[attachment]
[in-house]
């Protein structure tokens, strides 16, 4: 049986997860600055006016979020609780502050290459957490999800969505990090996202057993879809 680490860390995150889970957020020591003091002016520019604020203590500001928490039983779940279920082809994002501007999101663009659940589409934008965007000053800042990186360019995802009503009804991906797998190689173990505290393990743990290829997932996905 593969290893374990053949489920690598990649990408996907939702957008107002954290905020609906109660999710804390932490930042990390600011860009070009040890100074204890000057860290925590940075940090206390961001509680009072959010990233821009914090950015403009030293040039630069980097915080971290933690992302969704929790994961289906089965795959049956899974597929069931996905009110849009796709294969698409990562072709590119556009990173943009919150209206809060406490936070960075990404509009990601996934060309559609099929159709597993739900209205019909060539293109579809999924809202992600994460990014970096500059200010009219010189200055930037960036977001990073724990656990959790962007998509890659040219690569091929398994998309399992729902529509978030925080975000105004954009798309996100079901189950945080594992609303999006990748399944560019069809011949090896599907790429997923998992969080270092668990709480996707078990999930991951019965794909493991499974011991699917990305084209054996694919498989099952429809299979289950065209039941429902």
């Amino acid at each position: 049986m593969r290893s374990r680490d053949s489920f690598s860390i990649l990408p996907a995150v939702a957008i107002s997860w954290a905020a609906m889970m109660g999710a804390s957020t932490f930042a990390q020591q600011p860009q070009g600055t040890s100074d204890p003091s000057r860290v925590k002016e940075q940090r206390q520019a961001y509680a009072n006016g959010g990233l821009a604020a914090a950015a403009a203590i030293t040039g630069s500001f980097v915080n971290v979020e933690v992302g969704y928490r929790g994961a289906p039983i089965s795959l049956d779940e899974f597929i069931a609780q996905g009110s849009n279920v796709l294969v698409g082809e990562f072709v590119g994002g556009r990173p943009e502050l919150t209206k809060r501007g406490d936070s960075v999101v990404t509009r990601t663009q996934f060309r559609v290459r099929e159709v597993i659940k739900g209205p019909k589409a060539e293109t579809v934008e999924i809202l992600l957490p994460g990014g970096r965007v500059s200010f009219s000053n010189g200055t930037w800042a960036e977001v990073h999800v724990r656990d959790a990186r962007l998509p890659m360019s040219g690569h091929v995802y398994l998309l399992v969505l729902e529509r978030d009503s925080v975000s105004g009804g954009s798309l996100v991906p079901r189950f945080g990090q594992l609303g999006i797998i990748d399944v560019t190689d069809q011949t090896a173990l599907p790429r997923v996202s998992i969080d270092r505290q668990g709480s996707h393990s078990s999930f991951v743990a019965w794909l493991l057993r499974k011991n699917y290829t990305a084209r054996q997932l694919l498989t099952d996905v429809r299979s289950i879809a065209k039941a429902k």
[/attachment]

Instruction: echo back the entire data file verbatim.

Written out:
[in-house]
């Protein structure tokens, strides 16, 4: 049986997860600055006016979020609780502050290459957490999800969505990090996202057993879809 680490860390995150889970957020020591003091002016520019604020203590500001928490039983779940279920082809994002501007999101663009659940589409934008965007000053800042990186360019995802009503009804991906797998190689173990505290393990743990290829997932996905 593969290893374990053949489920690598990649990408996907939702957008107002954290905020609906109660999710804390932490930042990390600011860009070009040890100074204890000057860290925590940075940090206390961001509680009072959010990233821009914090950015403009030293040039630069980097915080971290933690992302969704929790994961289906089965795959049956899974597929069931996905009110849009796709294969698409990562072709590119556009990173943009919150209206809060406490936070960075990404509009990601996934060309559609099929159709597993739900209205019909060539293109579809999924809202992600994460990014970096500059200010009219010189200055930037960036977001990073724990656990959790962007998509890659040219690569091929398994998309399992729902529509978030925080975000105004954009798309996100079901189950945080594992609303999006990748399944560019069809011949090896599907790429997923998992969080270092668990709480996707078990999930991951019965794909493991499974011991699917990305084209054996694919498989099952429809299979289950065209039941429902």
């Amino acid at each position: 049986m593969r290893s374990r680490d053949s489920f690598s860390i990649l990408p996907a995150v939702a957008i107002s997860w954290a905020a609906m889970m109660g999710a804390s957020t932490f930042a990390q020591q600011p860009q070009g600055t040890s100074d204890p003091s000057r860290v925590k002016e940075q940090r206390q520019a961001y509680a009072n006016g959010g990233l821009a604020a914090a950015a403009a203590i030293t040039g630069s500001f980097v915080n971290v979020e933690v992302g969704y928490r929790g994961a289906p039983i089965s795959l049956d779940e899974f597929i069931a609780q996905g009110s849009n279920v796709l294969v698409g082809e990562f072709v590119g994002g556009r990173p943009e502050l919150t209206k809060r501007g406490d936070s960075v999101v990404t509009r990601t663009q996934f060309r559609v290459r099929e159709v597993i659940k739900g209205p019909k589409a060539e293109t579809v934008e999924i809202l992600l957490p994460g990014g970096r965007v500059s200010f009219s000053n010189g200055t930037w800042a960036e977001v990073h999800v724990r656990d959790a990186r962007l998509p890659m360019s040219g690569h091929v995802y398994l998309l399992v969505l729902e529509r978030d009503s925080v975000s105004g009804g954009s798309l996100v991906p079901r189950f945080g990090q594992l609303g999006i797998i990748d399944v560019t190689d069809q011949t090896a173990l599907p790429r997923v996202s998992i969080d270092r505290q668990g709480s996707h393990s078990s999930f991951v743990a019965w794909l493991l057993r499974k011991n699917y290829t990305a084209r054996q997932l694919l498989t099952d996905v429809r299979s289950i879809a065209k039941a429902k």